Engrossed in Robin Sharma’s Lead Without a Title it occurred to me that people who ride transit are smarter.
Consider the facts.
Generally, I carpool to work and never have time to pull out reading material in the car. Firstly, it is rude to my wife to read while she is driving and it is near impossible to read when I am driving. I am usually able to plough through the A-Section, Business and Sports of the newspaper before leaving the house, but that accounts for most of my non-online reading for a given day.
I have a pile of books that reaches the ceiling on my night table that I intend to read. Sadly, this intention has been ongoing for nearly two years.
Back to the TTC and how it makes you smarter.
A 30-minute commute in a car leads to minimal reading time at best. A 30-minute commute via subway, bus or street car allows you time to read a couple of chapters both to and from work. By my lousy math, that likely equals a book a week.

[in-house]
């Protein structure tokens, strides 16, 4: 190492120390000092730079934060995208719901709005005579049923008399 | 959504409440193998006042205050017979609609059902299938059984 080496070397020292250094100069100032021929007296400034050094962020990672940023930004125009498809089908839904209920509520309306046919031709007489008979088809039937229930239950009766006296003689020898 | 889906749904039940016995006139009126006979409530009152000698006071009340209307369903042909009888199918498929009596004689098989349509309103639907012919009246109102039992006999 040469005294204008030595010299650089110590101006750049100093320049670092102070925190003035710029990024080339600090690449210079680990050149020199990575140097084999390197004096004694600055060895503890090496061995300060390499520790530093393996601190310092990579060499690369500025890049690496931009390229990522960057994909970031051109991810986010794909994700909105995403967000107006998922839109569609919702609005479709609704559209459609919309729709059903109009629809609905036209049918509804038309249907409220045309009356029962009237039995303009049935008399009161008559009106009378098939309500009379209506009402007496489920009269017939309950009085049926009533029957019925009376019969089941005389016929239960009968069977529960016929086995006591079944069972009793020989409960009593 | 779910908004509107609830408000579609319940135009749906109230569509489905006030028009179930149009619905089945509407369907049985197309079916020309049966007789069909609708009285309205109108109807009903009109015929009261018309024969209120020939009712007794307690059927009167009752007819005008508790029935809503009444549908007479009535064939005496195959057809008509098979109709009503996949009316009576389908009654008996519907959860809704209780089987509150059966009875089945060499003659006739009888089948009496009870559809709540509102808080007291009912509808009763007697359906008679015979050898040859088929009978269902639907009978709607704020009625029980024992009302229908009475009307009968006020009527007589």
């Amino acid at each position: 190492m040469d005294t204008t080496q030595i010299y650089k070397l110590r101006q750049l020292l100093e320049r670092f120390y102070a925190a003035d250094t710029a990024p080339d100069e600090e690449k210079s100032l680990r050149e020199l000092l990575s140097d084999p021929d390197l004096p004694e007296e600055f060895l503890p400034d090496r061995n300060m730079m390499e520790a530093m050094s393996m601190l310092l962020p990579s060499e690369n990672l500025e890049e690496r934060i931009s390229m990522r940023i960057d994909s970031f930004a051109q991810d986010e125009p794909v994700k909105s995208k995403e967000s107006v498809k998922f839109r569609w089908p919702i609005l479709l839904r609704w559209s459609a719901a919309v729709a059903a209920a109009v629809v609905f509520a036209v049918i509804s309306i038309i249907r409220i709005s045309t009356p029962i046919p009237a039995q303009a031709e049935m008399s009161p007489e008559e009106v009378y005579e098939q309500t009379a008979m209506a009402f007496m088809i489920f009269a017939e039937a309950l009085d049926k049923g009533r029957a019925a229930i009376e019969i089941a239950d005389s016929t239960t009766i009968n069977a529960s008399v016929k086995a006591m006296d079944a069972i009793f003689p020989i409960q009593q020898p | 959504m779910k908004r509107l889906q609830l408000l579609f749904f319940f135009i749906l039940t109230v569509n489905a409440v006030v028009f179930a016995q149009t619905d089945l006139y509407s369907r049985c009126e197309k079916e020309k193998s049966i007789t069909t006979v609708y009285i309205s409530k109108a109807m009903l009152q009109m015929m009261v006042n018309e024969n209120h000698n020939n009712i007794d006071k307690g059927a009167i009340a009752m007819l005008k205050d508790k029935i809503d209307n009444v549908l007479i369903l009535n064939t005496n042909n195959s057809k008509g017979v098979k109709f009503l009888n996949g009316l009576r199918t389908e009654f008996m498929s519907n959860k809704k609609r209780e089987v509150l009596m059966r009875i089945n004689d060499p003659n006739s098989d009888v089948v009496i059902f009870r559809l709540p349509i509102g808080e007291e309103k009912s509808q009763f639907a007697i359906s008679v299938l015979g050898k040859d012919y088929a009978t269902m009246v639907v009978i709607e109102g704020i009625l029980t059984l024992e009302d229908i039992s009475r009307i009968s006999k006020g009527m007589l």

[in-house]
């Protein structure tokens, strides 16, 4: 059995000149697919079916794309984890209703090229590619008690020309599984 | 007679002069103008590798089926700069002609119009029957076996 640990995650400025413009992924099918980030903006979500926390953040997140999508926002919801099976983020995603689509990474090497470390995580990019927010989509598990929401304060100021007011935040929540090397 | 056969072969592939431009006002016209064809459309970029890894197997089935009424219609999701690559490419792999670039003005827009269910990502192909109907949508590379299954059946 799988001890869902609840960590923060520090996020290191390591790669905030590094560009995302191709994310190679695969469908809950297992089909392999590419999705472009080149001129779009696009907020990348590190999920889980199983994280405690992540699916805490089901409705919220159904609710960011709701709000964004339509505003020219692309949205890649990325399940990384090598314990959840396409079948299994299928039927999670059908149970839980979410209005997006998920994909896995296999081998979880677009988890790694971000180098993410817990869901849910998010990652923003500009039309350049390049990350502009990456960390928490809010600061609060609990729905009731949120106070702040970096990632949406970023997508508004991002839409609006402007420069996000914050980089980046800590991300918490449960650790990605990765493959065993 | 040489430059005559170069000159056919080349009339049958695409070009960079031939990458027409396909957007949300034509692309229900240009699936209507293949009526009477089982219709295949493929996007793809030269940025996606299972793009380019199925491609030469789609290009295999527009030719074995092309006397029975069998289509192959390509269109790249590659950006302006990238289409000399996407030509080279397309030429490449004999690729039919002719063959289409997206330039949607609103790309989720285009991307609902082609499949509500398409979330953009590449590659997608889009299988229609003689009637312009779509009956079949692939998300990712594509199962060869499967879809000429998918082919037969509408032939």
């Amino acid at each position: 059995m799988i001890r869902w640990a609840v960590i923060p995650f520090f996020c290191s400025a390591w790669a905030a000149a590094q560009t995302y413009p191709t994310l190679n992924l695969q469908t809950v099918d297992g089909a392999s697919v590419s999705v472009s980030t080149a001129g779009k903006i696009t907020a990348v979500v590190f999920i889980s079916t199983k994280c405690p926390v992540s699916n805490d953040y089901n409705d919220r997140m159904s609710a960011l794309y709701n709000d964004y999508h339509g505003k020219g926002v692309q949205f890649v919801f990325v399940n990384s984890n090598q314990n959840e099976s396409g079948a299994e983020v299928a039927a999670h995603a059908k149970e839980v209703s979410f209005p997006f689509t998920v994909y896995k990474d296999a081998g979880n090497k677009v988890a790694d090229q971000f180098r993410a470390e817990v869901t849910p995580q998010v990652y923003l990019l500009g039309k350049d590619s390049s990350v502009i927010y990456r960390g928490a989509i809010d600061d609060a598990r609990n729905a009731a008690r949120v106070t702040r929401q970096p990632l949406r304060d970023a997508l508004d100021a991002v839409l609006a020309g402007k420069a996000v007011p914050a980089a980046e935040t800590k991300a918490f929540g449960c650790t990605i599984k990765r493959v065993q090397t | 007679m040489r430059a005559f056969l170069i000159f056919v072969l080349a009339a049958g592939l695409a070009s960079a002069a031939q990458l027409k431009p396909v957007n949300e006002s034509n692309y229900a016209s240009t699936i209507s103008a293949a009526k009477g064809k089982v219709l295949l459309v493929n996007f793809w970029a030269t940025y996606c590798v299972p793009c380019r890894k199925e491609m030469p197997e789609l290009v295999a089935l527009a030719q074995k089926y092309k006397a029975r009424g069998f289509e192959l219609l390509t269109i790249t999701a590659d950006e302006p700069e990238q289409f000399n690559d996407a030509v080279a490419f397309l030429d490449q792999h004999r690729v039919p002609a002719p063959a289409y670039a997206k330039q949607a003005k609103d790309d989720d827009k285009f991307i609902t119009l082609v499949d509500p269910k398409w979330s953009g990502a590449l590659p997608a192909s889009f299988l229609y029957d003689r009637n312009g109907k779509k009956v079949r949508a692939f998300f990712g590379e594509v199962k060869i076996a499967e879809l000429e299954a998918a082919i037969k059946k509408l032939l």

A book a week? That’s 52 books a year… well maybe 48 since people go on vacation and get busy. But still, that’s a lot of knowledge to be gained by simply by taking “The Better Way” during your day.
If knowledge is power, is it a stretch to theorize that there is a large group of citizens acquiring knowledge in massive numbers daily while riding transit that will one day overturn the authority of our society? I doubt it.
But the fact that I can slay my pile of books by taking transit may be a greater motivating factor than money or the environment when selecting my route to work or school in the future. Of course, I would have to discount the reliability – or unreliability – of our transit system. I’ll save that for another day.
- Taking public transit provides more time to read, which leads to an increase in knowledge
- Increasing one’s knowledge may be a greater motivating factor than money or the environment when deciding whether to take transit